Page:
All the world is a stage, but over the next two weeks, Santa Barbara will have all the players in Lit Moon World Shakespeare Festival present nine of the famous playwright’s best works.

The festival, which runs until Oct. 22, begins today at Westmont College’s Porter Theatre with a sold-out performance of “Hamlet”, and will continue in a number of locations including UCSB’s Hatlen Theater. John Blondell, the director of the festival, said he has hosted a Shakespeare festival before, but this is the first time companies have come from other countries to participate.

“I’ve done smaller festivals for about the last eight years, but this is the first year [to expand the festival],” Blondell said.

Lit Moon, a collective of theatre artists founded in Santa Barbara in 1991 that employs artists throughout the world, is hosting the festival. International theater companies participating in this year’s festival come from the Czech Republic, Poland, Canada and Bulgaria.

Blondell said he hopes to bring an international element to Santa Barbara’s already thriving theater scene.

“My goal is to make this a bi-annual event in Santa Barbara and to make a legitimate mid-size festival that is certainly nationally known, or internationally known,” Blondell said. “It’s just the added dimension of the international component that I want to bring to Santa Barbara.”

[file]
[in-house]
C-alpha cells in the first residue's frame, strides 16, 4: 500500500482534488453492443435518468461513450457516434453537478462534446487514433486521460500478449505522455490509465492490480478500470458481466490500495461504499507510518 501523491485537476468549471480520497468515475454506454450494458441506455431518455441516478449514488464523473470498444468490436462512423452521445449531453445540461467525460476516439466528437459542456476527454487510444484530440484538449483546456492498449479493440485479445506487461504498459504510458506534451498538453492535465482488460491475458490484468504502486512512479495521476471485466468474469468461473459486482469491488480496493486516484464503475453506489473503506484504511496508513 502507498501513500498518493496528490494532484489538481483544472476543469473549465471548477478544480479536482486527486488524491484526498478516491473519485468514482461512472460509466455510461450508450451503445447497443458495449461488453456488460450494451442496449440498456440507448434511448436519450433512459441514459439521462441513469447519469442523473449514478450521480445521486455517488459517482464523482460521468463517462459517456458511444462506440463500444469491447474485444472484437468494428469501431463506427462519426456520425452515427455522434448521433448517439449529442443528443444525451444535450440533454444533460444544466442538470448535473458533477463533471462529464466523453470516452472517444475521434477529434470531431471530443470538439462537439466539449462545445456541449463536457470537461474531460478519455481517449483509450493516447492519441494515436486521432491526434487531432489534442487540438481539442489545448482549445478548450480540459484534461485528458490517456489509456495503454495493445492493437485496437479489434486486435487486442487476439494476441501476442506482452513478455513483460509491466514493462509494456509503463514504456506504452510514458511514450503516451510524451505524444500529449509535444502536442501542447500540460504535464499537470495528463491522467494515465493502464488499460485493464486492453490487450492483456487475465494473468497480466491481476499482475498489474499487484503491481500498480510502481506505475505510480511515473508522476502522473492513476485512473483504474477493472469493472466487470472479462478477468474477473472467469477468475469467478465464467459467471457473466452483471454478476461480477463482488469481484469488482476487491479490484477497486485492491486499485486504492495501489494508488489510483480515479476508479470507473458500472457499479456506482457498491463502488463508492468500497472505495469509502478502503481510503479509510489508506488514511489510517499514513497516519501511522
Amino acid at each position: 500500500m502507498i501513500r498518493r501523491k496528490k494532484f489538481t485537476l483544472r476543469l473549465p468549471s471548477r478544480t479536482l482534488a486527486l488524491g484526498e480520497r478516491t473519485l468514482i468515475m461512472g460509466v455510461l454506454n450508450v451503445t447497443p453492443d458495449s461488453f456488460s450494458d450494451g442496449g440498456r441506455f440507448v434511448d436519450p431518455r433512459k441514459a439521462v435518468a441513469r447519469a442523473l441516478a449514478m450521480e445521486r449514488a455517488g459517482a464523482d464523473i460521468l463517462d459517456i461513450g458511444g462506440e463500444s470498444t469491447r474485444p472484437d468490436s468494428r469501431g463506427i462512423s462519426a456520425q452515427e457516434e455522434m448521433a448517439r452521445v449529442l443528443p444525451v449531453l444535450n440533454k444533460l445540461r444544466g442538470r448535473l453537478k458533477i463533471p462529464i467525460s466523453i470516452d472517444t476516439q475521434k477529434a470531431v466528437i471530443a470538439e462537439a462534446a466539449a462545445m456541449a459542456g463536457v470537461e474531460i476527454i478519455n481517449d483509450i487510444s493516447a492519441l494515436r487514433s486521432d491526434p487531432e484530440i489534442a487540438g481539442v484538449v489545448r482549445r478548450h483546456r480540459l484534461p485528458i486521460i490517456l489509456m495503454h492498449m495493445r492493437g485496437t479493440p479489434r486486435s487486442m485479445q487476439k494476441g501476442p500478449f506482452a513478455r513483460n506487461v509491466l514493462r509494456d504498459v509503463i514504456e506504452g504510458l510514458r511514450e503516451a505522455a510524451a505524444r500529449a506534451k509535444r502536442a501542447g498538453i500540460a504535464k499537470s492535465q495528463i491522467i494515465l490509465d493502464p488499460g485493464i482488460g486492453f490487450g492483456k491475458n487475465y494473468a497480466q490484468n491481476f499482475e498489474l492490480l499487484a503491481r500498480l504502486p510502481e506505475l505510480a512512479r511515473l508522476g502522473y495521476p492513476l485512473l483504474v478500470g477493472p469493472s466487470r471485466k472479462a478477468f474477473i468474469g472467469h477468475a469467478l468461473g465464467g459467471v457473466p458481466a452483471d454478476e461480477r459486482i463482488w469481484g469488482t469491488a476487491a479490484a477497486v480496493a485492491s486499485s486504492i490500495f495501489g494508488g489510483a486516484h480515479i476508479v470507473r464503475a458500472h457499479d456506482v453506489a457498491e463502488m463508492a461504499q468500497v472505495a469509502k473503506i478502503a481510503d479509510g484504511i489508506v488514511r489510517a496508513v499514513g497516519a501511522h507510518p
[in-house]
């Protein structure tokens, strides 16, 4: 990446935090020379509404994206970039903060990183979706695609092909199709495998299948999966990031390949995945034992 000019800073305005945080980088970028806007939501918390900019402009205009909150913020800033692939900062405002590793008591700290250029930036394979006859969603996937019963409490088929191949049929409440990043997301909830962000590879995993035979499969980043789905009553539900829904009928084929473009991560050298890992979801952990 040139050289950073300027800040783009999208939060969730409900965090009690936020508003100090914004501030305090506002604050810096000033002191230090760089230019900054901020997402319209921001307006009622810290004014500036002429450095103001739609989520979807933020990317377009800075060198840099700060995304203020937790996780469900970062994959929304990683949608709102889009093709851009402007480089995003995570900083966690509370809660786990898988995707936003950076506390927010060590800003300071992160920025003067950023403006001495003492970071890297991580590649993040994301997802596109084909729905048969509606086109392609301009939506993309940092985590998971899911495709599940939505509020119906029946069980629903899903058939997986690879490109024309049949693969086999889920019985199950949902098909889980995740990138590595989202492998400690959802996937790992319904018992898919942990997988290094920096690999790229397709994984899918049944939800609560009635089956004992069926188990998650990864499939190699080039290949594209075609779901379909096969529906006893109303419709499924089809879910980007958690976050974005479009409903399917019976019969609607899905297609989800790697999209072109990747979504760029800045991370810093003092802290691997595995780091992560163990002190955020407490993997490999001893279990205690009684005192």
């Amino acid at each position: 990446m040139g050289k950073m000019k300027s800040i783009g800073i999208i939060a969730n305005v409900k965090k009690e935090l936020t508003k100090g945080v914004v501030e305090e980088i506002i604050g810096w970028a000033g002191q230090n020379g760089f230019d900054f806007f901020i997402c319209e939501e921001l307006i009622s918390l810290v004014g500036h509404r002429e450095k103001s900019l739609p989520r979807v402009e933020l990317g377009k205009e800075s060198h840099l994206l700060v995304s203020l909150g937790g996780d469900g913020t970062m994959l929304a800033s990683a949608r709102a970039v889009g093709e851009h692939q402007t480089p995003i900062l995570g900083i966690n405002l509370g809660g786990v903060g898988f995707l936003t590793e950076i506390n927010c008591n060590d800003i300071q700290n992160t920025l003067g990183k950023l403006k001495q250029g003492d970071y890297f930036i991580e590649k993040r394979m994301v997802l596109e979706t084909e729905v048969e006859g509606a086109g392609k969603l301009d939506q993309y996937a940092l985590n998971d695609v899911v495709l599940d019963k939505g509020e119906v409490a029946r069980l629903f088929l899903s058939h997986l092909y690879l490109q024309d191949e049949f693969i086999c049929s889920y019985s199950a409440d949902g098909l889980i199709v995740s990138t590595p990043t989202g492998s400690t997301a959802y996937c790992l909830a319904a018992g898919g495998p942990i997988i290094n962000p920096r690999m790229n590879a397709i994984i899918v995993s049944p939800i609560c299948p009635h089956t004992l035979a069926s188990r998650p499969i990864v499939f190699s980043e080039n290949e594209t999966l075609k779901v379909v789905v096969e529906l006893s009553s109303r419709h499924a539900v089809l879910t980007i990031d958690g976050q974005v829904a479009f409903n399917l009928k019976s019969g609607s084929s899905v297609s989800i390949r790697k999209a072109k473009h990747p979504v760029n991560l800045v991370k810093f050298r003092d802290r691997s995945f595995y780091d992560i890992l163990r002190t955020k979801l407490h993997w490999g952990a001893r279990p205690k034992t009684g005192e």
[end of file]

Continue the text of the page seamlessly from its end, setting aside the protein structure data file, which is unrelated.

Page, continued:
Meghan Henry, the public events and marketing associate at UCSB Arts & Lectures, said Blondell received a Ph.D. and master’s degree from UCSB, and is now the head of the drama department at Westmont College in Montecito. Henry said it is exciting that a UCSB alumnus is organizing such a large event.

Holly Chadwin, the executive assistant and youth and community program coordinator at the Lobero Theatre, said two of the festival plays will be shown at the downtown theater. She said a Polish company will perform “Othello,” and the Bulgarian National Theater will perform “Romeo and Juliet,” both in their respective languages.

Chadwin said super-titles will be projected above the stage for one of the plays, and a translation will be provided at the other performance.

“There are seven groups representing five countries, a couple different versions of the plays, some in English, some in foreign languages,” Chadwin said. “It’s very cool; it’s a very extensive festival. There is even an evening of songs inspired by Shakespeare.”

Besides performances, Blondell said the festival will include a number of lectures, keynote speakers and discussions. For more information, visit